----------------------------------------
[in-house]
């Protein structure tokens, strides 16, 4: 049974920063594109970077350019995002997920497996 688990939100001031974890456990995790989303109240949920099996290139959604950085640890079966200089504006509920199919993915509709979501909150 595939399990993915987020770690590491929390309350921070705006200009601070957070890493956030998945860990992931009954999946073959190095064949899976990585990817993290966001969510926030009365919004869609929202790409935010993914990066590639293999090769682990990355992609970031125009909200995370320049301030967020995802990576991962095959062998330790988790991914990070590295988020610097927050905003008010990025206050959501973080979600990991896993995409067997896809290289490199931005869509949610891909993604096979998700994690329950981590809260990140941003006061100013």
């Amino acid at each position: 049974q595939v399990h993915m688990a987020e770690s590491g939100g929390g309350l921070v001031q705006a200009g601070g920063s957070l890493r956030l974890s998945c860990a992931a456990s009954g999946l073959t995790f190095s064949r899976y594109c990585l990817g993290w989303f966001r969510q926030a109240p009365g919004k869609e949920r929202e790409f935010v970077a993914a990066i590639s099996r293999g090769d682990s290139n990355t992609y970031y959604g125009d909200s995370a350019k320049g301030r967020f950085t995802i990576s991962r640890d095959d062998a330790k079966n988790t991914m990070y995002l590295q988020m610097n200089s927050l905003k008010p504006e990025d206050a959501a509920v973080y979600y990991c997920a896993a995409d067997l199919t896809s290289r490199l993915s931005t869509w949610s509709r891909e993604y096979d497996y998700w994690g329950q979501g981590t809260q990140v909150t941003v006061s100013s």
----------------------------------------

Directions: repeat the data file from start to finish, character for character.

[in-house]
């Protein structure tokens, strides 16, 4: 049974920063594109970077350019995002997920497996 688990939100001031974890456990995790989303109240949920099996290139959604950085640890079966200089504006509920199919993915509709979501909150 595939399990993915987020770690590491929390309350921070705006200009601070957070890493956030998945860990992931009954999946073959190095064949899976990585990817993290966001969510926030009365919004869609929202790409935010993914990066590639293999090769682990990355992609970031125009909200995370320049301030967020995802990576991962095959062998330790988790991914990070590295988020610097927050905003008010990025206050959501973080979600990991896993995409067997896809290289490199931005869509949610891909993604096979998700994690329950981590809260990140941003006061100013």
């Amino acid at each position: 049974q595939v399990h993915m688990a987020e770690s590491g939100g929390g309350l921070v001031q705006a200009g601070g920063s957070l890493r956030l974890s998945c860990a992931a456990s009954g999946l073959t995790f190095s064949r899976y594109c990585l990817g993290w989303f966001r969510q926030a109240p009365g919004k869609e949920r929202e790409f935010v970077a993914a990066i590639s099996r293999g090769d682990s290139n990355t992609y970031y959604g125009d909200s995370a350019k320049g301030r967020f950085t995802i990576s991962r640890d095959d062998a330790k079966n988790t991914m990070y995002l590295q988020m610097n200089s927050l905003k008010p504006e990025d206050a959501a509920v973080y979600y990991c997920a896993a995409d067997l199919t896809s290289r490199l993915s931005t869509w949610s509709r891909e993604y096979d497996y998700w994690g329950q979501g981590t809260q990140v909150t941003v006061s100013s």